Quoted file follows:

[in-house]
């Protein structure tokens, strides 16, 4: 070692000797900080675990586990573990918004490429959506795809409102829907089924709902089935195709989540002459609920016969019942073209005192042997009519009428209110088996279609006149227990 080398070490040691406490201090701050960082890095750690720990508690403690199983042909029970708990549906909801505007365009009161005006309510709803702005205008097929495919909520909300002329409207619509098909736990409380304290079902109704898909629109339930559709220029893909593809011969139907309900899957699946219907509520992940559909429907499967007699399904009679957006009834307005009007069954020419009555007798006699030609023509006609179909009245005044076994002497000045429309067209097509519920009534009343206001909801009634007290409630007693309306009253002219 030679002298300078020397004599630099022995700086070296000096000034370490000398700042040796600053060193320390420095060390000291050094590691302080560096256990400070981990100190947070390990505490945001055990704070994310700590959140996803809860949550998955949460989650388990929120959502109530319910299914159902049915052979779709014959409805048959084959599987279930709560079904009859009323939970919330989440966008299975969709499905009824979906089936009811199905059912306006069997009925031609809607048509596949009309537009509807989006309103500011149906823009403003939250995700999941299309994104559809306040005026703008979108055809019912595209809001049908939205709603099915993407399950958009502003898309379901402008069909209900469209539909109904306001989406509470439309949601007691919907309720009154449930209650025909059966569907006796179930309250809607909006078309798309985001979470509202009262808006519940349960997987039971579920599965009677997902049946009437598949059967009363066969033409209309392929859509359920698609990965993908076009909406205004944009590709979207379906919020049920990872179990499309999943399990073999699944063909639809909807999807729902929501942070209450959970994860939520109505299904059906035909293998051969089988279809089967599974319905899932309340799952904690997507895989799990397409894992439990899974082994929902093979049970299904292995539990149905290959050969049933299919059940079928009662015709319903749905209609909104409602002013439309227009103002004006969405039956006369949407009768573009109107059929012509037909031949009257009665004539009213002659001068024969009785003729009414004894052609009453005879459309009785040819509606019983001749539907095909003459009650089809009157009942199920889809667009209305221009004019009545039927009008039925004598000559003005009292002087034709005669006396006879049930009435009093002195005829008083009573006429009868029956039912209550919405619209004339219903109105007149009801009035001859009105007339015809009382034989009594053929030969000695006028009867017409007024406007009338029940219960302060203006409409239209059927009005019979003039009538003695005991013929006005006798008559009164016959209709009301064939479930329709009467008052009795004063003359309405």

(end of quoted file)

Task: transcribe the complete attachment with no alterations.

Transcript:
[in-house]
């Protein structure tokens, strides 16, 4: 070692000797900080675990586990573990918004490429959506795809409102829907089924709902089935195709989540002459609920016969019942073209005192042997009519009428209110088996279609006149227990 080398070490040691406490201090701050960082890095750690720990508690403690199983042909029970708990549906909801505007365009009161005006309510709803702005205008097929495919909520909300002329409207619509098909736990409380304290079902109704898909629109339930559709220029893909593809011969139907309900899957699946219907509520992940559909429907499967007699399904009679957006009834307005009007069954020419009555007798006699030609023509006609179909009245005044076994002497000045429309067209097509519920009534009343206001909801009634007290409630007693309306009253002219 030679002298300078020397004599630099022995700086070296000096000034370490000398700042040796600053060193320390420095060390000291050094590691302080560096256990400070981990100190947070390990505490945001055990704070994310700590959140996803809860949550998955949460989650388990929120959502109530319910299914159902049915052979779709014959409805048959084959599987279930709560079904009859009323939970919330989440966008299975969709499905009824979906089936009811199905059912306006069997009925031609809607048509596949009309537009509807989006309103500011149906823009403003939250995700999941299309994104559809306040005026703008979108055809019912595209809001049908939205709603099915993407399950958009502003898309379901402008069909209900469209539909109904306001989406509470439309949601007691919907309720009154449930209650025909059966569907006796179930309250809607909006078309798309985001979470509202009262808006519940349960997987039971579920599965009677997902049946009437598949059967009363066969033409209309392929859509359920698609990965993908076009909406205004944009590709979207379906919020049920990872179990499309999943399990073999699944063909639809909807999807729902929501942070209450959970994860939520109505299904059906035909293998051969089988279809089967599974319905899932309340799952904690997507895989799990397409894992439990899974082994929902093979049970299904292995539990149905290959050969049933299919059940079928009662015709319903749905209609909104409602002013439309227009103002004006969405039956006369949407009768573009109107059929012509037909031949009257009665004539009213002659001068024969009785003729009414004894052609009453005879459309009785040819509606019983001749539907095909003459009650089809009157009942199920889809667009209305221009004019009545039927009008039925004598000559003005009292002087034709005669006396006879049930009435009093002195005829008083009573006429009868029956039912209550919405619209004339219903109105007149009801009035001859009105007339015809009382034989009594053929030969000695006028009867017409007024406007009338029940219960302060203006409409239209059927009005019979003039009538003695005991013929006005006798008559009164016959209709009301064939479930329709009467008052009795004063003359309405």